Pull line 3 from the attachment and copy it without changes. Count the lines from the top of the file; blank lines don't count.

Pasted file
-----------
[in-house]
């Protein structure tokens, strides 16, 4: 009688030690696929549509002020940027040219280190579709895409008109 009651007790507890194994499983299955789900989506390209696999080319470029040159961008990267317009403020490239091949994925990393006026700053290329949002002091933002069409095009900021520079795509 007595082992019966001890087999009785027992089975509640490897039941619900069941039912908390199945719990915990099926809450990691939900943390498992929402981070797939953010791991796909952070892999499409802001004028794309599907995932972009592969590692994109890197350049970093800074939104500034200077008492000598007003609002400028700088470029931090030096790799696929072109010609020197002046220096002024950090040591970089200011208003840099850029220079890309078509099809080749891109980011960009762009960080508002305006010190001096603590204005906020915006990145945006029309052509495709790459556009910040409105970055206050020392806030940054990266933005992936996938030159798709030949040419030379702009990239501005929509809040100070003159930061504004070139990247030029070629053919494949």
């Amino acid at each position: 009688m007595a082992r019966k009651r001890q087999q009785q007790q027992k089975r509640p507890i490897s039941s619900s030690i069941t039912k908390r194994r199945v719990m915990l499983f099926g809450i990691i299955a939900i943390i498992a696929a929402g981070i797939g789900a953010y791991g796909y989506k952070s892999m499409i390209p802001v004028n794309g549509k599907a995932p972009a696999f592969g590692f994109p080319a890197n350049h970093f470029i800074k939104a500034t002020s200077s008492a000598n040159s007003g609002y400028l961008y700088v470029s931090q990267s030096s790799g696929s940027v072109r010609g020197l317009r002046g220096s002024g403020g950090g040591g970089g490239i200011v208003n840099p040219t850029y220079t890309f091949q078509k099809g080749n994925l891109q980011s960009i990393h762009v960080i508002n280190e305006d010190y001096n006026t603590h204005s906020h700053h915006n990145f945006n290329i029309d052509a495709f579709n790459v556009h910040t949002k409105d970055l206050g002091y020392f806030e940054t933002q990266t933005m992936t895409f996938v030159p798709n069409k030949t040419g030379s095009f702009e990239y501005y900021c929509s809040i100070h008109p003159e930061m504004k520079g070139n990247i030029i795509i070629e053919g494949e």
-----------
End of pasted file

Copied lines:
């Amino acid at each position: 009688m007595a082992r019966k009651r001890q087999q009785q007790q027992k089975r509640p507890i490897s039941s619900s030690i069941t039912k908390r194994r199945v719990m915990l499983f099926g809450i990691i299955a939900i943390i498992a696929a929402g981070i797939g789900a953010y791991g796909y989506k952070s892999m499409i390209p802001v004028n794309g549509k599907a995932p972009a696999f592969g590692f994109p080319a890197n350049h970093f470029i800074k939104a500034t002020s200077s008492a000598n040159s007003g609002y400028l961008y700088v470029s931090q990267s030096s790799g696929s940027v072109r010609g020197l317009r002046g220096s002024g403020g950090g040591g970089g490239i200011v208003n840099p040219t850029y220079t890309f091949q078509k099809g080749n994925l891109q980011s960009i990393h762009v960080i508002n280190e305006d010190y001096n006026t603590h204005s906020h700053h915006n990145f945006n290329i029309d052509a495709f579709n790459v556009h910040t949002k409105d970055l206050g002091y020392f806030e940054t933002q990266t933005m992936t895409f996938v030159p798709n069409k030949t040419g030379s095009f702009e990239y501005y900021c929509s809040i100070h008109p003159e930061m504004k520079g070139n990247i030029i795509i070629e053919g494949e």